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Super fund members watched with alarm as the value of their super and their retirement plans were rocked by the COVID-19 crisis. Yet one of the many unanticipated consequences of the pandemic could be greater awareness and uptake of financial advice offered by super funds.
The Investment Trends 2020 Financial Advice Report found one in six Australians say they currently use intra-fund advice services offered by their main super fund. And 37% of those who don’t, would like to do so.
“Many members rely on their super fund for help across a range of intra-fund topics, most often seeking advice around voluntary super contributions, switching investment options and retirement planning,” says Investment Trends senior analyst, King Loong Choi.
Yet he says there is also unmet demand for advice on a broader range of topics such as investment outside super, tax strategies and budgeting. Surprisingly, it was younger members under 35 who wanted more advice (77% versus 70% for the broader population).
COVID and calls for more affordable advice
While there has been rapid growth in financial advice offered by super funds, the stumbling block for members is often cost and accessibility.
A recent survey by KPMG found that although 59% of people agreed that the COVID crisis made them more aware of the need for financial advice, only 32% were willing to pay for it.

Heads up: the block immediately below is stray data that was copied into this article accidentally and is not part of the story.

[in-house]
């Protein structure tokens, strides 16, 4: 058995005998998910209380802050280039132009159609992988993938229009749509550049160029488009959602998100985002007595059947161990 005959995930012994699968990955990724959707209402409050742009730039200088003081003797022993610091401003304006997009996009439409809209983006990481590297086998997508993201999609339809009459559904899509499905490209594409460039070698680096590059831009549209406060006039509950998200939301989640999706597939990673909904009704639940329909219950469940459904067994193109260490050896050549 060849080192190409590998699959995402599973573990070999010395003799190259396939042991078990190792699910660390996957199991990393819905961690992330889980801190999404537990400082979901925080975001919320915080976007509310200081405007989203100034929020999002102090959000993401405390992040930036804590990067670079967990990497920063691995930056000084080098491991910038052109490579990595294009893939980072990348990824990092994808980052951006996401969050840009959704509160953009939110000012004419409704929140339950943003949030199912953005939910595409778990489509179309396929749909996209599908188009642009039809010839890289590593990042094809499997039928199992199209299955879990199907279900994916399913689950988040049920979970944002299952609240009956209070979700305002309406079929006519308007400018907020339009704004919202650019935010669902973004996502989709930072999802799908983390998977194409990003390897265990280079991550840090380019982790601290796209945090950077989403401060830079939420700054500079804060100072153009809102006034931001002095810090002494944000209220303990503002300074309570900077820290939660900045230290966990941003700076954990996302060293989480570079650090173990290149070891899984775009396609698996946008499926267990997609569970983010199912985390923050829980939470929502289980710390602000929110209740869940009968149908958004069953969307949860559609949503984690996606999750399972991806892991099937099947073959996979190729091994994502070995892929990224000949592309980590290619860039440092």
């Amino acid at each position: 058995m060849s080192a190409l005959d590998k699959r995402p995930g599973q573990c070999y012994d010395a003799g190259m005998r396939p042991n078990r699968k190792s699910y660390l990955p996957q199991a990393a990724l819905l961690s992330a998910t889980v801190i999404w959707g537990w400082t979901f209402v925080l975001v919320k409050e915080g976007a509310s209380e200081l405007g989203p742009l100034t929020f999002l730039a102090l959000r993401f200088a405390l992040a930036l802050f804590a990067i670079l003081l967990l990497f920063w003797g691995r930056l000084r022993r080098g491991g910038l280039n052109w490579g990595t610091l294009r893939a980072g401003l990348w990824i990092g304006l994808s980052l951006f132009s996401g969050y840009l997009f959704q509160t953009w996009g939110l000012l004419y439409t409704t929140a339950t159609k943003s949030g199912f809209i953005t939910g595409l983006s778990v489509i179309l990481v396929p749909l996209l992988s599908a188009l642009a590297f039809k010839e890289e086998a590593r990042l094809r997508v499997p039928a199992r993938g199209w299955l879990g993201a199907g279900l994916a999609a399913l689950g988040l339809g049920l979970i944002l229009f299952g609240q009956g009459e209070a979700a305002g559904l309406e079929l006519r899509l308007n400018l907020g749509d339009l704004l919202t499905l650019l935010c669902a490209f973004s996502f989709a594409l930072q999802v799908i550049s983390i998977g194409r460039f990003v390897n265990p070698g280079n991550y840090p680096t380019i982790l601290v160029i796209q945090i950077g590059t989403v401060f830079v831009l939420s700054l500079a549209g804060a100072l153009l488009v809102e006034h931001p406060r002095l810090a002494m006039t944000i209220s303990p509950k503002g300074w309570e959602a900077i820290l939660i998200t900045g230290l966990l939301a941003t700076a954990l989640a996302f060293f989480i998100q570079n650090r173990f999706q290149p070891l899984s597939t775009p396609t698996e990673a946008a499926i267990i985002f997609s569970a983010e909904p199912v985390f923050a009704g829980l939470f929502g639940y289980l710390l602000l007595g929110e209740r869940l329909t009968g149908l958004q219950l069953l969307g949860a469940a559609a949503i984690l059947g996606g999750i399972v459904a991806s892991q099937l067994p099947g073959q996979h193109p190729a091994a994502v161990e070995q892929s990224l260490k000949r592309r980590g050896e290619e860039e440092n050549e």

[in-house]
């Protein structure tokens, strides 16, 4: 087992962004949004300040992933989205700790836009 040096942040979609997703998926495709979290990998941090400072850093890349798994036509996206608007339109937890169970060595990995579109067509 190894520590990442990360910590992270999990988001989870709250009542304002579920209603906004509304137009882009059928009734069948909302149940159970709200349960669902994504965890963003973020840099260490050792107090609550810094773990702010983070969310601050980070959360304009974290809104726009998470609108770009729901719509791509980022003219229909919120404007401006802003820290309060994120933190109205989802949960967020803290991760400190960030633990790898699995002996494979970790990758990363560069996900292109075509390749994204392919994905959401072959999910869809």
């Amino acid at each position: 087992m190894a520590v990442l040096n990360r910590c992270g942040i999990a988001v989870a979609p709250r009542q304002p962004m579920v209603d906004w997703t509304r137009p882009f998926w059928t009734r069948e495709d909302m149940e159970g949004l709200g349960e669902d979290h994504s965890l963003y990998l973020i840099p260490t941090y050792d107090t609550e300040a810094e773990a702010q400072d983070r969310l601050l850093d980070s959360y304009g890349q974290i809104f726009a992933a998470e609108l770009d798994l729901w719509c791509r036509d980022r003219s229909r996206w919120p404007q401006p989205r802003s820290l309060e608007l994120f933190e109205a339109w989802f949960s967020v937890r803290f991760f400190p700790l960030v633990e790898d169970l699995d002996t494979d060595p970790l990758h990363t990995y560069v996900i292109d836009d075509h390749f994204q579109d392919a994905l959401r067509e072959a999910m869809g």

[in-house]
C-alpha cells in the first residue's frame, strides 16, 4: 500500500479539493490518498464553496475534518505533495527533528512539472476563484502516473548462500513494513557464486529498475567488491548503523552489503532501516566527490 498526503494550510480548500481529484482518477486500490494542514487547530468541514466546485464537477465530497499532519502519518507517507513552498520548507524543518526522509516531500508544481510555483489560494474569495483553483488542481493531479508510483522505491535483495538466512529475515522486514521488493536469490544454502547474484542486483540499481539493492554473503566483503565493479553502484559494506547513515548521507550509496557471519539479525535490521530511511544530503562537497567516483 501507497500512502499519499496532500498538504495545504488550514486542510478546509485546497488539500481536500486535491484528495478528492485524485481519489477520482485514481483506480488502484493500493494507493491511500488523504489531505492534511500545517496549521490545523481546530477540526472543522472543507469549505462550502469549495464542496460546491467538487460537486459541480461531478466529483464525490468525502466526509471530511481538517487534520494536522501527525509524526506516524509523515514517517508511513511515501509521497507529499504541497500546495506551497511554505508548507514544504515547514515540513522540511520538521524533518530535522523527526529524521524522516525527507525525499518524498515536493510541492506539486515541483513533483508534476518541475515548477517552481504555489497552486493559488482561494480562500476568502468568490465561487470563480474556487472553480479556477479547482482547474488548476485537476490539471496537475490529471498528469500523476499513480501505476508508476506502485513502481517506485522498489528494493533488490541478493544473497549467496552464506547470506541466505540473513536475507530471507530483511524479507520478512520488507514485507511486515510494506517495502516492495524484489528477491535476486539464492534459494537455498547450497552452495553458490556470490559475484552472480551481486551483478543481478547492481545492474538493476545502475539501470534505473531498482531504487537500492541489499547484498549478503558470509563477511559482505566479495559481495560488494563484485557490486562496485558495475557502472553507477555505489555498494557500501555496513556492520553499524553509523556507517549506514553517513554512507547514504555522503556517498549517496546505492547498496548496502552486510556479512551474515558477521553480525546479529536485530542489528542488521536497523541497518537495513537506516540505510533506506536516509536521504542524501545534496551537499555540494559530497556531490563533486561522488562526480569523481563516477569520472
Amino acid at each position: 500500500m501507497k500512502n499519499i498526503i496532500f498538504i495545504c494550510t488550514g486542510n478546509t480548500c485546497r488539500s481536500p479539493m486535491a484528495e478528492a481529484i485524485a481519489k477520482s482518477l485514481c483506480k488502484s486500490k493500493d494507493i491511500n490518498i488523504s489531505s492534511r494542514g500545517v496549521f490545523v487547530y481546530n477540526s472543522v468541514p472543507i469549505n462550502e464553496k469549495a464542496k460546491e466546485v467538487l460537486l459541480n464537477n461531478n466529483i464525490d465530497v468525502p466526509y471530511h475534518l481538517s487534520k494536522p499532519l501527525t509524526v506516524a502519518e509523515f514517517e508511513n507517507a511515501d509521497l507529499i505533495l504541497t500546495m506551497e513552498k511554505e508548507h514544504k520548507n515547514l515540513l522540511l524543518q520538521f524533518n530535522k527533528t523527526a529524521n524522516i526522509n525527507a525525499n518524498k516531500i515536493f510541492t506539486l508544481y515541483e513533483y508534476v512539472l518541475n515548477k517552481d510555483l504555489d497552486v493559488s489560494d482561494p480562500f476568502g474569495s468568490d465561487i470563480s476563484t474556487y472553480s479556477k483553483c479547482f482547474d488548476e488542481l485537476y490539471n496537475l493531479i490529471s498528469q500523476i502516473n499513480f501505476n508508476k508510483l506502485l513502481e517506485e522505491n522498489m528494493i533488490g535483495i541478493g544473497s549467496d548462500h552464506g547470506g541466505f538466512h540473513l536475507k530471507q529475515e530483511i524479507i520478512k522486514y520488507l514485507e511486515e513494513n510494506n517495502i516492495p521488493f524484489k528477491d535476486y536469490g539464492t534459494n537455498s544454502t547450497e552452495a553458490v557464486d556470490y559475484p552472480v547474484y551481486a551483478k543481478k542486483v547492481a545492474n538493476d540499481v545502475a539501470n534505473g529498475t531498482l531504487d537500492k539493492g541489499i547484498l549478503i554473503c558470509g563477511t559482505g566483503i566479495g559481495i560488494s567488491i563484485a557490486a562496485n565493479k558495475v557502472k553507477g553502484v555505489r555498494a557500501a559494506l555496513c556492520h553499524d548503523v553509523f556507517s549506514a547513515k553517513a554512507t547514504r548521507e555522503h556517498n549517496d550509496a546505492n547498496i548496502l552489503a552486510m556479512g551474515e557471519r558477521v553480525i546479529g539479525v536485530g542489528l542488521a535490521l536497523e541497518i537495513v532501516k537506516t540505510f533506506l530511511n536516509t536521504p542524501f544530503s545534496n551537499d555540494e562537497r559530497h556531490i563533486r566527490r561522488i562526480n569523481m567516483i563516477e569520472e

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As it often the case with a crisis, COVID has fast-tracked change.
As a temporary measure, ASIC allowed super funds to offer affordable and timely advice to members who were considering whether to use the early access scheme without some of the usual regulatory red tape. Funds were temporarily exempted from providing members with a statement of advice (SOA) when providing advice about early access to super. Instead, they were able to provide a simpler, cheaper record of advice (ROA), with a fee, if any, capped at $300.
As welcome as this temporary measure is, it is likely to increase calls for more. For more on this, and industry calls for more increased access to affordable advice, see SuperGuide SMSFs and financial advice: A matter of cost and trust.
So what advice do super funds currently offer?
Advice services are expanding
More than a decade has passed since ASIC gave the thumbs up to super funds providing personal financial advice over the phone, via email or face-to-face without establishing members’ overall financial position, provided the advice was limited to their super account.
As mentioned earlier, this is referred to as intra-fund or scaled advice, because it is only available to members and it’s offered at various levels of complexity and price, depending on your needs.